Presentation on theme: "Like most shaggy coated herding breeds the PLS probably finds its origins in central Asia, on the high plateaus of Tibet, Mongolia and the Gobi desert,"— Presentation transcript:
Like most shaggy coated herding breeds the PLS probably finds its origins in central Asia, on the high plateaus of Tibet, Mongolia and the Gobi desert, possibly descending from a variety of types, some of which have evolved along their own paths to become Tibetan Mastiffs, Tibetan Terriers, Tibetan Spaniels, Lhasa Apso and so on. Then, as followers of nomadic tribesmen, most of whom were herdsmen, the dogs moved westwards, breeding along the way with local canines to produce working dogs well adapted to the particular conditions. Specific characteristics would have been bred into the dogs to meet the requirements of different terrains, for example. PLS evolved on the plains of northern Europe, a lowland dog adapt at herding sheep and working close to the encampment and later, the village.
These versatile herders needed to be Robust, tough, harsh coated, highly intelligent, agile and fearless. Although larger dogs were probably the chief guards, the PLS certainly had to be ready to face wolves when they ventured too close to the homesteads. The larger dogs would have resembled what we now know as (for example) Anatolians, Kuvasz, Komondor, Tatra Sheepdogs etc. The PLS would have been used mainly for manoeuvres with sheep close to home, and for working with lambs and pregnant ewes. WolfKuvaszKommondor The characteristics of the breed set in this early period are, of course, still there in abundance today - the modern PLS should be solid, slightly rectangular in body, a smooth, efficient mover, a dog of great loyalty and devotion, somewhat suspicious of strangers, a dog with a very strong territorial sense, and above all, great independence and spirit. (Polish: also known as Polski Owczarek Nizinny, also PON), is a medium sized, shaggy-coated, sheep dog breed native to Poland.Polishsheep dogbreedPoland
Most of us have read the story about a Polish merchant, one Kazimierz Grabski, who came to Scotland in 1514 with a cargo of grain to exchange for some Scottish sheep. So impressed were the Scottish shepherds with the PLS, who had travelled with Grabski ready to handle the sheep onto the ship and of course off it again in Poland, that they offered Grabski some extra ewes if he agreed to leave three of the dogs behind. It seems likely that these three certainly contributed some genetic material to the evolving Scottish Sheepdogs. The one most often cited as having PLS ancestry is the Bearded Collie. After the devastation of the 39-45 War, there was a new resurgence of nationalism, and at last the breed was able to make real headway, largely in the hands of Dr. Danuta Hryeniewicz, a vet in northern Poland, who became the pillar of the modern breed, together with her famous dog, Smok, to whom all present day PLS can trace their origins. Smok sired 10 litters in the 1950s and the breed was recognised by the FCI in 1959 Polish LowlandBearded Collie
The first PLS were imported into the UK in 1985 by Megan Butler. These were two bitches and four dogs from two litters bred by Mr Zennon Mossakowski in Belgium. Several of them made their mark in the early breeding programmes including Mutley, (Jonasz de Halkaza in Megsflocks) who was the sire of the first UK Champion, Ch. Mybeards Pioneer, and Princess (Jasna de Halkaza in Megsflocks), dam of Megsflocks Candlelit Flirt of Mybeards, an early Best of Breed winner at Crufts. In addition to Megan Butler, early importers included Barbara Cousins, Elaine Georgion and Phyll & Bob Prestidge. By the early 90s a wide gene pool had been established, leading to the breed's acceptance by the Kennel Club and its progression off the Import Register. Pioneering work at the Kennel Club at this time was undertaken by Ann Arch, who has supported the breed from the outset in this country and is now the President of The Polish Lowland Sheepdog Club.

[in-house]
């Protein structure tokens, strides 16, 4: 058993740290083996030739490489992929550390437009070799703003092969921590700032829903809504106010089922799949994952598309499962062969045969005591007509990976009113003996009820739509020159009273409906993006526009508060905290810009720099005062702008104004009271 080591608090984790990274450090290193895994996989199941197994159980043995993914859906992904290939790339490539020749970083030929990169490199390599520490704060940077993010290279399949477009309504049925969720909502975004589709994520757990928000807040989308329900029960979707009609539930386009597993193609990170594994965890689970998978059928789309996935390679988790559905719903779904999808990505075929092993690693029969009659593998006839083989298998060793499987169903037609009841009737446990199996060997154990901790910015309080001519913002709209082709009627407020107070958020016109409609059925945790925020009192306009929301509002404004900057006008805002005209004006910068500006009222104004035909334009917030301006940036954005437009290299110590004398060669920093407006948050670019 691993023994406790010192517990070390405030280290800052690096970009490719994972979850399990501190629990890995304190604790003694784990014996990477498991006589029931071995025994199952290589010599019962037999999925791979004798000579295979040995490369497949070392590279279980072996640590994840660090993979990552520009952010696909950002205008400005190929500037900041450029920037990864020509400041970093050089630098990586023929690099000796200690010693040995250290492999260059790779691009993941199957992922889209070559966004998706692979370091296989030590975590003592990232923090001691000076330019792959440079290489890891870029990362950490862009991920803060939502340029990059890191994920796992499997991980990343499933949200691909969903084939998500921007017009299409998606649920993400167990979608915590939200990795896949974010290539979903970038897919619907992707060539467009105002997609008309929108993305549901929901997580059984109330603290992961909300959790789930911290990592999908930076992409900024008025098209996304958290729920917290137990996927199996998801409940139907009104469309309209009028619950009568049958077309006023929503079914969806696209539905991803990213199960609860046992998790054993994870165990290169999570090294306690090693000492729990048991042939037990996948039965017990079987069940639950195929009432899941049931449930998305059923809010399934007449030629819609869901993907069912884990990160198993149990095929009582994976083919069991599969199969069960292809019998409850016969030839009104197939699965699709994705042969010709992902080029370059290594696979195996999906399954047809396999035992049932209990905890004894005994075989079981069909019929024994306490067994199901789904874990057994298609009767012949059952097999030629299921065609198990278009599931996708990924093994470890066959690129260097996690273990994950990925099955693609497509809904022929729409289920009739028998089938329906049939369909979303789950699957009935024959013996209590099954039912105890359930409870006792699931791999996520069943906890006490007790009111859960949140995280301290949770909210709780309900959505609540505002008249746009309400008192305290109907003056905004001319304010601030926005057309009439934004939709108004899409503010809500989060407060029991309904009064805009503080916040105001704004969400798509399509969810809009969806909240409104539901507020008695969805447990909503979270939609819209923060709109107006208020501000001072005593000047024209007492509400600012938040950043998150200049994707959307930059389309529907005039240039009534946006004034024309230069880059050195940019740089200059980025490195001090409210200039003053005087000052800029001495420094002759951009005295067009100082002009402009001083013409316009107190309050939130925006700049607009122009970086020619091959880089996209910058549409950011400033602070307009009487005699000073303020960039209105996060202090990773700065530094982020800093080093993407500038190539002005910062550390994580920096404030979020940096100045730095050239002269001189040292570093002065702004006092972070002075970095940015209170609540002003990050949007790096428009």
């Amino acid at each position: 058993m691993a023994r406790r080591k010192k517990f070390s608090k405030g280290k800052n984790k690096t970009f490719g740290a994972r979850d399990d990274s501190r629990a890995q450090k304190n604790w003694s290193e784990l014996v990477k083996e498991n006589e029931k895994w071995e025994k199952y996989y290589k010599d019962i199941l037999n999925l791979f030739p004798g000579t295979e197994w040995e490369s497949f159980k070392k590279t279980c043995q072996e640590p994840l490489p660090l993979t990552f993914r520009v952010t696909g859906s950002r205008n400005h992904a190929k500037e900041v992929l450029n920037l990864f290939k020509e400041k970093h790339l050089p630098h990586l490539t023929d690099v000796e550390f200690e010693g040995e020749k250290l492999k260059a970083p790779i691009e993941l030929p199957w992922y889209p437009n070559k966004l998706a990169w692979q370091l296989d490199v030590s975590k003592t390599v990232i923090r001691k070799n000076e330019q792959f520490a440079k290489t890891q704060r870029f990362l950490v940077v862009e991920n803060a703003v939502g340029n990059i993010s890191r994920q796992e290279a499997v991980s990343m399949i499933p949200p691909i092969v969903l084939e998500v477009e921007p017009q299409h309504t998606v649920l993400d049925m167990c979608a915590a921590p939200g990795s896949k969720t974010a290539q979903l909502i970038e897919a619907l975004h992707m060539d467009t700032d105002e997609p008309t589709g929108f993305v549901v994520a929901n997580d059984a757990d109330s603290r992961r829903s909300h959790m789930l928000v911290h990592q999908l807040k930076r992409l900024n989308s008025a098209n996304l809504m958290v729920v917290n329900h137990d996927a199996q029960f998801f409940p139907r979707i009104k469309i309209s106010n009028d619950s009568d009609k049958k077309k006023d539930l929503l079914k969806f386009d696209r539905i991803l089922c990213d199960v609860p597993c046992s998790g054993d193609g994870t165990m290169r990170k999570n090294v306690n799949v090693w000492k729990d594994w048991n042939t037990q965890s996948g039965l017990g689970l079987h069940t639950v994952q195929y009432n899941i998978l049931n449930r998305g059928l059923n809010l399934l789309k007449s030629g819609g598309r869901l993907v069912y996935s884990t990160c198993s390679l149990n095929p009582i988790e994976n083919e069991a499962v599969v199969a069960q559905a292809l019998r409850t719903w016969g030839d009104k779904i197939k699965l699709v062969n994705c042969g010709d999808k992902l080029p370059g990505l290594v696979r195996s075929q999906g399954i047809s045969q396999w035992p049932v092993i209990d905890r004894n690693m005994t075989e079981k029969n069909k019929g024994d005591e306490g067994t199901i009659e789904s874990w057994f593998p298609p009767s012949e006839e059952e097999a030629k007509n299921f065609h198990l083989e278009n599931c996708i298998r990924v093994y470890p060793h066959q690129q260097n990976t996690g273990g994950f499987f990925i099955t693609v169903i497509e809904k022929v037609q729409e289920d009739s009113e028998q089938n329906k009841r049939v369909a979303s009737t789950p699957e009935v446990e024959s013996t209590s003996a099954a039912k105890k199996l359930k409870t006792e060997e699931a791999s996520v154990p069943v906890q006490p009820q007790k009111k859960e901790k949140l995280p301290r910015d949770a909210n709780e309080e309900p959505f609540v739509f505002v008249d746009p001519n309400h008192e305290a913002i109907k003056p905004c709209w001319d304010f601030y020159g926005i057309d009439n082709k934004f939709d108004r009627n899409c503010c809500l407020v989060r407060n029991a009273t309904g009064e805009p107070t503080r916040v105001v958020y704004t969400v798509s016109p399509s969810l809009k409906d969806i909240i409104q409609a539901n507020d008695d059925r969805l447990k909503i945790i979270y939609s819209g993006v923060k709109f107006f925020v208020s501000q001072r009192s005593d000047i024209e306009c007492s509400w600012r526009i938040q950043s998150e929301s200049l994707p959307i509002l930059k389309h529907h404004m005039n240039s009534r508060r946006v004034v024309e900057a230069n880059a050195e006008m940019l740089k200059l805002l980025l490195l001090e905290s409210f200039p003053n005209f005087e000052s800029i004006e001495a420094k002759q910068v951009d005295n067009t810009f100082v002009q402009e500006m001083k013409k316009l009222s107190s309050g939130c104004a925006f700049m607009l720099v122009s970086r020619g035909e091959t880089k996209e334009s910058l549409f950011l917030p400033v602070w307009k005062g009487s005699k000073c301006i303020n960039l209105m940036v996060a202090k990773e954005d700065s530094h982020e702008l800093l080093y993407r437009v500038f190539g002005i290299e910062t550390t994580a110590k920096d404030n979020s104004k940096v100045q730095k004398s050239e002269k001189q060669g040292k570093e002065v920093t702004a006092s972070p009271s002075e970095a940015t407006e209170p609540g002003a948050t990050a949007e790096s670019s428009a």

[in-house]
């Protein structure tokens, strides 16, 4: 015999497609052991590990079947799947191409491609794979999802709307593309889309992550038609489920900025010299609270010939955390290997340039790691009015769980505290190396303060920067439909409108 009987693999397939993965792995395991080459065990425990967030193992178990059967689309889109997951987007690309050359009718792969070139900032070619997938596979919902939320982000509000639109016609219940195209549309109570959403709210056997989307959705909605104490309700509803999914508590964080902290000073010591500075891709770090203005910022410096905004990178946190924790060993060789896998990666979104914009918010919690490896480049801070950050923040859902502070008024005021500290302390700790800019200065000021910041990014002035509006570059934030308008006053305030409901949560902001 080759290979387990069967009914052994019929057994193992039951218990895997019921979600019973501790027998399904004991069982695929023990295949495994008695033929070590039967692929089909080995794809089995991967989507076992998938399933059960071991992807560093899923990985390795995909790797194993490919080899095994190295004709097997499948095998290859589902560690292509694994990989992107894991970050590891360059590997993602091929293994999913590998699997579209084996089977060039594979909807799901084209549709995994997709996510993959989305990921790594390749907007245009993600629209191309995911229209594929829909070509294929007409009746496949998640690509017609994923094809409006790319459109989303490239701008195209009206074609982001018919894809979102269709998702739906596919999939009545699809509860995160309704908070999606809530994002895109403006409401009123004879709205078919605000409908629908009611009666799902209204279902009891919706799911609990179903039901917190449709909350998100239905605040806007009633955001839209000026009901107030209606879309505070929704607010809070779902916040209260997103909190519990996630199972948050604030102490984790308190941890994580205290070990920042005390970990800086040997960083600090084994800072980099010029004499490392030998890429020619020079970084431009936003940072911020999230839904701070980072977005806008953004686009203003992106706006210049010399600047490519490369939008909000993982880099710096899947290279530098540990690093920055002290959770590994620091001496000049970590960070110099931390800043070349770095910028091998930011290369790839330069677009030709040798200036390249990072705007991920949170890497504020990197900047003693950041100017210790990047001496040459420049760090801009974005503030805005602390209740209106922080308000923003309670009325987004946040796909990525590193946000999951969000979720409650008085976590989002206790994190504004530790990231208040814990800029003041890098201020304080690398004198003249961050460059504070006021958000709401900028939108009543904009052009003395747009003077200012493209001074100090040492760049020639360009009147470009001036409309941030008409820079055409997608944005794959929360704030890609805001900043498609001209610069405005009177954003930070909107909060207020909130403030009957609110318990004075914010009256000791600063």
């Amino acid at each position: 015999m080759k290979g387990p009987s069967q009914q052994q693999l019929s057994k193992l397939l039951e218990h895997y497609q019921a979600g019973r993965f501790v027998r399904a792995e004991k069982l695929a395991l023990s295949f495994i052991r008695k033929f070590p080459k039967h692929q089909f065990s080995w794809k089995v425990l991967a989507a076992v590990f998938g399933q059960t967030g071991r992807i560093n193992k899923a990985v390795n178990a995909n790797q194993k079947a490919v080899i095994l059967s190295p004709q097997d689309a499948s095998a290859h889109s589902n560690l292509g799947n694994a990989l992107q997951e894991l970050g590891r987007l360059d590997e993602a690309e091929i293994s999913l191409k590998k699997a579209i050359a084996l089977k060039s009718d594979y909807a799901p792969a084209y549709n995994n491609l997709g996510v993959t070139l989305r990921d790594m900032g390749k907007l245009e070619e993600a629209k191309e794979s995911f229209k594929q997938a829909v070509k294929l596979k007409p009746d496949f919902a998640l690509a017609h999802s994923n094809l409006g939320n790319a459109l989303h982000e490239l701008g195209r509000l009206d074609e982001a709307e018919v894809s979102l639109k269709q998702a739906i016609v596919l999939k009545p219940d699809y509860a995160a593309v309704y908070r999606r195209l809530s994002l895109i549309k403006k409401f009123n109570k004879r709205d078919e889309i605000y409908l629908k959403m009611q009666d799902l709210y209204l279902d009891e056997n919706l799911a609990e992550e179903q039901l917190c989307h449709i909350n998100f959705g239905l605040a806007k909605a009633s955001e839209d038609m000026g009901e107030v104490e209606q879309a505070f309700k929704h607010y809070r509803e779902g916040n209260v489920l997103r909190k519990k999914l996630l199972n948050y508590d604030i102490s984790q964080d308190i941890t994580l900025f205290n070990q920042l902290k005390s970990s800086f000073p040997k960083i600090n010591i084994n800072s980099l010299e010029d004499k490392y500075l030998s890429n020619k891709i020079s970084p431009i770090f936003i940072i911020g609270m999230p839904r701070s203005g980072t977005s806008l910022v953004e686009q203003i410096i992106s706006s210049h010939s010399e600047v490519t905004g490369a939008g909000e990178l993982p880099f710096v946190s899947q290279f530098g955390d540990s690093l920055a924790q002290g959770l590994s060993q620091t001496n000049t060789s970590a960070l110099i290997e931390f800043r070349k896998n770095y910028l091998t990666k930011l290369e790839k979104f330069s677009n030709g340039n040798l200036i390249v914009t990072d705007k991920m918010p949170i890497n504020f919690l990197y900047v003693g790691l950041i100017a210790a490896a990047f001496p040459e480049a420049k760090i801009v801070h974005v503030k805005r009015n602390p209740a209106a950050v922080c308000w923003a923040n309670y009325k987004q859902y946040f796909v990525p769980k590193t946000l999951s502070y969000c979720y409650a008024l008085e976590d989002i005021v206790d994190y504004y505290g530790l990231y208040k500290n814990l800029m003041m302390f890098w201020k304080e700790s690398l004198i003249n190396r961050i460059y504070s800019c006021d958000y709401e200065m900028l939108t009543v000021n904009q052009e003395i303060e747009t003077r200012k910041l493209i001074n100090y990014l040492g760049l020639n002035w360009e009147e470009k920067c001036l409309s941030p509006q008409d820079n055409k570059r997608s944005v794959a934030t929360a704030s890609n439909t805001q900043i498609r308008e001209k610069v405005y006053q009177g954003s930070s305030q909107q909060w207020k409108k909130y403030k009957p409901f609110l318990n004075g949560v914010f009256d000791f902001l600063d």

The first Open Show to schedule classes for PLS was Southampton, in 1991. The Judge was Russell Jones, who found his Best of Breed in Megsflocks Earl of Windyway, owned by Joe and Megan Butler. The first classes at Championship Shows followed a month later at Windsor, where Judge Megan Butler gave top honours to Diane Mottram's Megsflocks Candlelit Flirt of Mybeards. Then came the first classes at Crufts, in 1992, with the late Mr David Samuel officiating. He found his Best of Breed in Antrosu Andrez owned by Sue Ainsley & Terry Radford. POLISH LOWLAND SHEEPDOG CLUB CHAMPIONSHIP SHOW 1/10/2006
From these early days the breed has made steady progress, and to date there are seven UK Champions.? Several PLS have been well placed at Group Level at Championship Shows, and there have been a healthy number of Best in Show and Best Puppy in Show awards for the breed at Open Shows.
The PLS Club in the UK was founded in 1985 and has done a great deal to promote the breed here. Membership now stands at around 200 with a number of overseas members. The Club runs an Open Show, early in the year, and a Championship Show in October as well as annual Seminars/Judges Assessments and Fun Days. Two excellent magazines are published each year, and there is a thriving and exciting shop full of all sorts of PLS goodies. Health issues have always been a priority for the Club and the Breed Archivist keeps a detailed database on all aspects of health in the breed. There is also a breed Welfare service run by the Club for the re-homing of PLS. In the space of 15 years this charming breed has won many friends in the UK. The dogs always attract huge attention and admiration wherever they go, nowhere better illustrated than at "Discover Dogs" events where there is always a constant stream of interested visitors. RUTH SCOTT